Bertha is done digging.
After four years of moving — and sitting broken for a while — underneath downtown Seattle, the world’s largest tunnel-boring machine on Tuesday reached the end with much fanfare.
It’s all for a double-decker highway that will go in the tunnel. Southbound lanes will be on top and northbound lanes on the bottom. Both will carry hundreds of thousands of drivers every day when the tunnel opens in early 2019.
Crews will have a lot of plumbing, electrical and mechanical features to work out, not to mention more than 8,000 tests to make sure the tunnel is safe for drivers. As crews get ready for that endeavor, hundreds on Tuesday paused for the historic moment and watched Bertha break through to its final destination.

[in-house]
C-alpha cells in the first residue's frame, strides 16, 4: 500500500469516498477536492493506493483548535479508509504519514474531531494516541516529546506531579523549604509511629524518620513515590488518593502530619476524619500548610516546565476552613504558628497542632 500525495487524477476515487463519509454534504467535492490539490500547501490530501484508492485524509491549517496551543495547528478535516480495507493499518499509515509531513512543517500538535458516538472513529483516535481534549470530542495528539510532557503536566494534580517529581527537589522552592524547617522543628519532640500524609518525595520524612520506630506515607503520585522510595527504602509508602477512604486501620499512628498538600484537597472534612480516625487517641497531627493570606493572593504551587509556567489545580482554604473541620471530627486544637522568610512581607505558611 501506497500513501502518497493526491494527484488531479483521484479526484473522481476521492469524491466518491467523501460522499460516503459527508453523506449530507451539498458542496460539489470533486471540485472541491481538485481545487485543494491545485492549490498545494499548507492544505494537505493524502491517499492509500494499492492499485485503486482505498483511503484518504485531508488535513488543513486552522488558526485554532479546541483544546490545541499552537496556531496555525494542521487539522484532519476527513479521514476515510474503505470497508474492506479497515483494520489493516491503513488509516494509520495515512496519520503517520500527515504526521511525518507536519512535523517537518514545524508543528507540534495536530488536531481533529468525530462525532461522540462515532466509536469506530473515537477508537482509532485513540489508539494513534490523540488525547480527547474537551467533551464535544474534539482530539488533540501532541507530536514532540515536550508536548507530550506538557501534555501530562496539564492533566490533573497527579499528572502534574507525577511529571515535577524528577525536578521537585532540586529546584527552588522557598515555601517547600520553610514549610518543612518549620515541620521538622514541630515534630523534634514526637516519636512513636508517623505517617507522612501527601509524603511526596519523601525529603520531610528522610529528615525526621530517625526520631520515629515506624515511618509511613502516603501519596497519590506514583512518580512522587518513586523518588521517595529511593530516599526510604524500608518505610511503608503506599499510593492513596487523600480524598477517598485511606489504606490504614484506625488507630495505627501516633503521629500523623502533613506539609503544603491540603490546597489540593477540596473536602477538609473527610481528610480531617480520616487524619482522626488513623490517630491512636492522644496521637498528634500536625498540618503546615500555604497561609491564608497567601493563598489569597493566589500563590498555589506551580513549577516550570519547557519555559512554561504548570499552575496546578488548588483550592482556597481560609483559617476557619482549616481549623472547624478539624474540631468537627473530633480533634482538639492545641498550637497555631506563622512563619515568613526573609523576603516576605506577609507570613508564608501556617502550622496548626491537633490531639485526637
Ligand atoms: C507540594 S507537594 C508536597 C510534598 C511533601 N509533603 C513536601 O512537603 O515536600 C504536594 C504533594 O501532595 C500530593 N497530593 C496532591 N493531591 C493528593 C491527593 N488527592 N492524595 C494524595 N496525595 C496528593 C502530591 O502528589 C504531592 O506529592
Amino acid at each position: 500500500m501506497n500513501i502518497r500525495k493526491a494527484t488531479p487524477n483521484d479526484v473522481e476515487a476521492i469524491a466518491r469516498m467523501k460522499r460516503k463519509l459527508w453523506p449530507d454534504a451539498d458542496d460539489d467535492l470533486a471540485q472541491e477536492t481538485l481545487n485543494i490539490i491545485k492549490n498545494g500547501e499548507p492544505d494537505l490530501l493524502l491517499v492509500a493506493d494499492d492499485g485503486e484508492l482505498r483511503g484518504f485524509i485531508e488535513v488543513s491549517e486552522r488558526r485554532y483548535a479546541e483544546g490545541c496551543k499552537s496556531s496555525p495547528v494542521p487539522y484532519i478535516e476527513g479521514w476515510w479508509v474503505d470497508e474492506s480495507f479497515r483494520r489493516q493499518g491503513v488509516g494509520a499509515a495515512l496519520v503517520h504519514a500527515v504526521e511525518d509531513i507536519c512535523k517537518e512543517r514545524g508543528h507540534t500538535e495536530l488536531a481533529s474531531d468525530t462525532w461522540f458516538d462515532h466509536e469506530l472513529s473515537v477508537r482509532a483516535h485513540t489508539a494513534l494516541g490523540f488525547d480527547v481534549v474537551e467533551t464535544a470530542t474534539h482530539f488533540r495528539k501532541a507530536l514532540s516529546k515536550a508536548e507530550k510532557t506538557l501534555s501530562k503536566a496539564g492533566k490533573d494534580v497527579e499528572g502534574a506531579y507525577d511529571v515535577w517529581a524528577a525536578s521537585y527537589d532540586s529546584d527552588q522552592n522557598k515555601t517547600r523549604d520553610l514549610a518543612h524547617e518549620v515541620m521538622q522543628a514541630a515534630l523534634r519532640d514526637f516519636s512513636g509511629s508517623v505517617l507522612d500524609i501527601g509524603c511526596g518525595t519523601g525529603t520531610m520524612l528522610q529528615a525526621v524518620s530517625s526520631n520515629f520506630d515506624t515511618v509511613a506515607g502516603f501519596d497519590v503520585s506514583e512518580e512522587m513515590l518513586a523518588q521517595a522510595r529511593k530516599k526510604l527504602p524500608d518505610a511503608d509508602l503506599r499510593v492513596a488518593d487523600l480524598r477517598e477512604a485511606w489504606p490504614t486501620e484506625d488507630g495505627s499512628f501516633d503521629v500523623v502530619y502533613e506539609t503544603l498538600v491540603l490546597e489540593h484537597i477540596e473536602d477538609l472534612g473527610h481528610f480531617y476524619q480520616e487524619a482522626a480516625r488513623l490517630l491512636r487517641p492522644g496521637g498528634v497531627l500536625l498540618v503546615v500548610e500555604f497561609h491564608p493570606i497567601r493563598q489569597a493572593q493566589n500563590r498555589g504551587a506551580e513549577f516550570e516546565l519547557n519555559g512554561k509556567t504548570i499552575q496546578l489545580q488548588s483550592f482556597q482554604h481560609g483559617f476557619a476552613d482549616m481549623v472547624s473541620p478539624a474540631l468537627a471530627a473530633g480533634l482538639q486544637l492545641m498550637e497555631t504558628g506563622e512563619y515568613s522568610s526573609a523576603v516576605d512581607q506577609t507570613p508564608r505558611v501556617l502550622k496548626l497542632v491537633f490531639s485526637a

The next phase entails months of taking apart the largest tunnel-boring machine in the world. Some parts will be recycled and others shipped back to the machine’s creator in Japan.
“We have to clean all the debris that you see,” Chris Dixon, with the contractor Seattle Tunnel Partners, said.
Then the work begins on finalizing the tunnel that will replace the elevated Alaskan Way Viaduct for good.